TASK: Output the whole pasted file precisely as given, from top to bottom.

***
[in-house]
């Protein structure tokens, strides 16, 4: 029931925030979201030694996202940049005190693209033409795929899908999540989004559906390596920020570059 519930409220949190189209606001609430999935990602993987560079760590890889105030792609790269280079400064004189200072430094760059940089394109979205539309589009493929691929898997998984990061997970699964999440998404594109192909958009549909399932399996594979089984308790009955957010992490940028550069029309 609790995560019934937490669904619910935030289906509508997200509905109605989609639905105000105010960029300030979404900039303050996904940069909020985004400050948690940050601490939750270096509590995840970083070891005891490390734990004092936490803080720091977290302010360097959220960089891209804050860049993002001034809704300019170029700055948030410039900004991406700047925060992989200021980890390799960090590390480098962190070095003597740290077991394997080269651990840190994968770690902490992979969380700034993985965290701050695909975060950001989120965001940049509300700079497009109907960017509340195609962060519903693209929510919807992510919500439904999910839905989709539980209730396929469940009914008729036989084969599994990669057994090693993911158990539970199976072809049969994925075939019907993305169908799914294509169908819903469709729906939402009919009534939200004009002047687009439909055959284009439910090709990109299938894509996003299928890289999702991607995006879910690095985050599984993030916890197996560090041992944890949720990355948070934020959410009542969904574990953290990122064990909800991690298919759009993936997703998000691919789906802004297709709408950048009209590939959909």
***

[in-house]
């Protein structure tokens, strides 16, 4: 029931925030979201030694996202940049005190693209033409795929899908999540989004559906390596920020570059 519930409220949190189209606001609430999935990602993987560079760590890889105030792609790269280079400064004189200072430094760059940089394109979205539309589009493929691929898997998984990061997970699964999440998404594109192909958009549909399932399996594979089984308790009955957010992490940028550069029309 609790995560019934937490669904619910935030289906509508997200509905109605989609639905105000105010960029300030979404900039303050996904940069909020985004400050948690940050601490939750270096509590995840970083070891005891490390734990004092936490803080720091977290302010360097959220960089891209804050860049993002001034809704300019170029700055948030410039900004991406700047925060992989200021980890390799960090590390480098962190070095003597740290077991394997080269651990840190994968770690902490992979969380700034993985965290701050695909975060950001989120965001940049509300700079497009109907960017509340195609962060519903693209929510919807992510919500439904999910839905989709539980209730396929469940009914008729036989084969599994990669057994090693993911158990539970199976072809049969994925075939019907993305169908799914294509169908819903469709729906939402009919009534939200004009002047687009439909055959284009439910090709990109299938894509996003299928890289999702991607995006879910690095985050599984993030916890197996560090041992944890949720990355948070934020959410009542969904574990953290990122064990909800991690298919759009993936997703998000691919789906802004297709709408950048009209590939959909």